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Studying business administration: There and here
University of Novi Sad, Faculty of Economics, Subotica, Serbia.
University of Novi Sad, Faculty of Economics, Subotica, Serbia.
2014 (English)In: Вестник Омского университета, ISSN 1812-3996, no 2, 12-19 p.Article in journal (Refereed) Published
Abstract [en]

National competitiveness is an important concept that reflects in economic strength and place on the world markets. Among numerous competitiveness indicators educational system is certainly one that builds competitive fundamental in creating proactive, efficient and effective workforce. Business schools certainly carry significant burden of responsibility for educating future generations of managers. Business schools enjoy great popularity around the work, with significant number of students that wish to enroll. Popularity is influencing structure of candidates that enroll in to business schools, as well as having negative impact on quality of educational process, since professor have limited ability to work with larger groups. However, ability of business schools to generate enrollments, and revenues, is further fueling the trend. Second significant source of quality deterioration are criterions for faculty promotion: publishing and student evaluations. Publishing is removing focus and time from educational activities, and good evaluations are resulting from having mild grading criterions and reducing academic pressure to students. These two dangerous trends are documented in literature, and hit developed countries (i.e. USA) and developing ones (i.e. Serbia). Today’s economies function under extreme competitive pressure and in ever-increasing international exposure. Product and services transcend borders easier than ever bring completely new perspective on the issue of quality of education and competitiveness. Quality assessment of (business) schools can no longer be measured in national borders. This article is trying to offer frame of reference for improving business education, which is just partly a question of national competitiveness, and partly competitiveness of business schools themselves, and their ability to attract future generation of students.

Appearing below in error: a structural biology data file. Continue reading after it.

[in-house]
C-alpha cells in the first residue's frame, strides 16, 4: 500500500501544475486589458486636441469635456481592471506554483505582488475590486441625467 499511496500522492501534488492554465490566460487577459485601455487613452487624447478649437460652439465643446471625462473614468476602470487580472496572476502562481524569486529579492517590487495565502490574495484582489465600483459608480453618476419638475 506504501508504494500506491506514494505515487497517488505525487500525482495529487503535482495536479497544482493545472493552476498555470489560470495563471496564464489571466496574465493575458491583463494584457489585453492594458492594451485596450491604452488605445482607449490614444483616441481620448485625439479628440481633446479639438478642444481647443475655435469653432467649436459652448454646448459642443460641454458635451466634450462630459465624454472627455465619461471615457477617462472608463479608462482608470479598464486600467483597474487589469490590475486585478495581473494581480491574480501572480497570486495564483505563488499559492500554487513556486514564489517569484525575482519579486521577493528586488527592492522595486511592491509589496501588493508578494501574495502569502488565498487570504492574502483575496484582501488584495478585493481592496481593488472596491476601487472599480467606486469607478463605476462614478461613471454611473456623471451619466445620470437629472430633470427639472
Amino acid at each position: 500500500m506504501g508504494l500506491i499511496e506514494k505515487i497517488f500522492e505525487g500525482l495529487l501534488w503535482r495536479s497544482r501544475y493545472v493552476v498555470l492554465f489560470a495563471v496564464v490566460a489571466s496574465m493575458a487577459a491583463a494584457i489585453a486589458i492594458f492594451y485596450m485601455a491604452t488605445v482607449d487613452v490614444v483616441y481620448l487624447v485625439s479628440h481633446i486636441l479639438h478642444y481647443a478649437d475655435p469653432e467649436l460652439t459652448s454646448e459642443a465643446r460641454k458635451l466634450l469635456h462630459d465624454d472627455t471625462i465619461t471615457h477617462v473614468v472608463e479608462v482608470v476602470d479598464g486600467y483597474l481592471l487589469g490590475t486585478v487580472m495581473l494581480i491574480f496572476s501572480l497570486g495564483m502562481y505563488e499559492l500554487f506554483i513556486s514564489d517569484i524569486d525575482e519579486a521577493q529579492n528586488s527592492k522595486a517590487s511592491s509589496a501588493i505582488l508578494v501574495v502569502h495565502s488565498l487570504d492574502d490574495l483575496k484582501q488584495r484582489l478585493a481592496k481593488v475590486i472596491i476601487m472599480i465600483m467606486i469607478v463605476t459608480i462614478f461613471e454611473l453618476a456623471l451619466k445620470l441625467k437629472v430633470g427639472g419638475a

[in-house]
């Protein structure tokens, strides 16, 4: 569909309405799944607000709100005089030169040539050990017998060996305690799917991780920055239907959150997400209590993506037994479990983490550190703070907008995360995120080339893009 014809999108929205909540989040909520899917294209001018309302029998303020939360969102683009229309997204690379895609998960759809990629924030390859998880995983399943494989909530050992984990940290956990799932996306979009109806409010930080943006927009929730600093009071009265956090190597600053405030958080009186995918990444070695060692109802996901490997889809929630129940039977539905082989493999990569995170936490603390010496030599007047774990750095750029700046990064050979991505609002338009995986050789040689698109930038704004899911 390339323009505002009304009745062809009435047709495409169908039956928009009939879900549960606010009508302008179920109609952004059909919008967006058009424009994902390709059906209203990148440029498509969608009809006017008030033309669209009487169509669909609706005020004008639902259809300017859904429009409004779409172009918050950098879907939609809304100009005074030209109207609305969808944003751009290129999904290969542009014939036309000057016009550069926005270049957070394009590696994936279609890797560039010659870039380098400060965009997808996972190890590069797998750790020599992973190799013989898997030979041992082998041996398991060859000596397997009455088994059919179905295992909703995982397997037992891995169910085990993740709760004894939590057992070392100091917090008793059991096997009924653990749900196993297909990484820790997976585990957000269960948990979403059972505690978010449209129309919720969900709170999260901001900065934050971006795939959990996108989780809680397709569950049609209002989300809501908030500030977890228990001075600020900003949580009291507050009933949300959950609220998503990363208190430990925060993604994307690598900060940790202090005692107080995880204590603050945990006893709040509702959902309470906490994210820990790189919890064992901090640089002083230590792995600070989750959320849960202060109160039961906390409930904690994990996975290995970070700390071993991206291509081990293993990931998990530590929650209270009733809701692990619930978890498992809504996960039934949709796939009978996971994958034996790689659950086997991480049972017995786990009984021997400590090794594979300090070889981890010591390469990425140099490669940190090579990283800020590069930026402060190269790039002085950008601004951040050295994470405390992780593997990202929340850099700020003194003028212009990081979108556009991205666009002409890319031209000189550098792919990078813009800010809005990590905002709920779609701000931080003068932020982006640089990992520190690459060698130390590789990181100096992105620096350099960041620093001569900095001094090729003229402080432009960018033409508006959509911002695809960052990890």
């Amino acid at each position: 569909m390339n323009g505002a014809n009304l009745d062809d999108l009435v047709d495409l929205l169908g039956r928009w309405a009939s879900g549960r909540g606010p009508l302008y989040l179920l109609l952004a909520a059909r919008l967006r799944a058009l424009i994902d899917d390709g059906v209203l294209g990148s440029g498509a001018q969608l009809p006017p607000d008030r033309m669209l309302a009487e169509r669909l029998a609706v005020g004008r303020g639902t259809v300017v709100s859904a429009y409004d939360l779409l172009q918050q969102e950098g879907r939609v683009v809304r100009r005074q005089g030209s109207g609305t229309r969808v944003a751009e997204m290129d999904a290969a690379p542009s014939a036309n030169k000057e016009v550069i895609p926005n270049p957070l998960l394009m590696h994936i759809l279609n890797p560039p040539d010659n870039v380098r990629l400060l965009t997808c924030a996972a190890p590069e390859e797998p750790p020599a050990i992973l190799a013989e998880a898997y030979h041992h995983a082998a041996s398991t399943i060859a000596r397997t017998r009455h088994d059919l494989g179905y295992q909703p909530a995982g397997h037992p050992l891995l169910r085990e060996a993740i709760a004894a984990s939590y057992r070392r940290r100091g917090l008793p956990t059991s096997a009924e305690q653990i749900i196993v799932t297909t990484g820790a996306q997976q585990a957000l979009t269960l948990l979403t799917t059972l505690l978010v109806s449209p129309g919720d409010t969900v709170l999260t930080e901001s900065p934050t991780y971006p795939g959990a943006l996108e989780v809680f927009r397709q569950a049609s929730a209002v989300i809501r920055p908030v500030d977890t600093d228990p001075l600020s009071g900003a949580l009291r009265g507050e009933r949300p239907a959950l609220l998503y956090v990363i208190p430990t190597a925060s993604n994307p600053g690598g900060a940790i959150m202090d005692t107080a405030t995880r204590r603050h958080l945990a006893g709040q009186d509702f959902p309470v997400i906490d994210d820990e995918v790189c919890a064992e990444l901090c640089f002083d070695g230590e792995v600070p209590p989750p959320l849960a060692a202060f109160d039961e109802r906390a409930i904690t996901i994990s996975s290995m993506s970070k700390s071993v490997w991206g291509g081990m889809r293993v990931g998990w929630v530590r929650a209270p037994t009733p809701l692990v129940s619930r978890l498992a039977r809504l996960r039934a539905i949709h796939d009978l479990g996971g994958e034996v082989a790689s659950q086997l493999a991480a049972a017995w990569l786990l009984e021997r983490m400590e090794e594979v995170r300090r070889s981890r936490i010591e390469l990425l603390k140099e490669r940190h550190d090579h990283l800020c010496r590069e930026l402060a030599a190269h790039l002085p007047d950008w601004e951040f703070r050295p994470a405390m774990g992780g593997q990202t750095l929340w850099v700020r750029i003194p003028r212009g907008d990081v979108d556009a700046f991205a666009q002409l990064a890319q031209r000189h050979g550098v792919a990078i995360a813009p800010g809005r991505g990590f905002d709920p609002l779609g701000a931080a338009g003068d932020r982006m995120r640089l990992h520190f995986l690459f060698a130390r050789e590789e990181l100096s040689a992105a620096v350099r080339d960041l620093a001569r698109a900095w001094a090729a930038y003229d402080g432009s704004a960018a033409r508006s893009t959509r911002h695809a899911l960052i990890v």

Place, publisher, year, edition, pages
2014. no 2, 12-19 p.
Keyword [en]
academic community; competitiveness; globalization; quality of higher education; business administration; economy; students; marketing; knowledge
National Category
Business Administration
Identifiers
URN: urn:nbn:se:hj:diva-29555OAI: oai:DiVA.org:hj-29555DiVA: diva2:908258
Available from: 2016-03-02 Created: 2016-03-02 Last updated: 2016-03-02Bibliographically approved

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Citation style
  • apa
  • harvard1
  • ieee
  • modern-language-association-8th-edition
  • vancouver
  • Other style
More styles
Language
  • de-DE
  • en-GB
  • en-US
  • fi-FI
  • nn-NO
  • nn-NB
  • sv-SE
  • Other locale
More languages
Output format
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  • asciidoc
  • rtf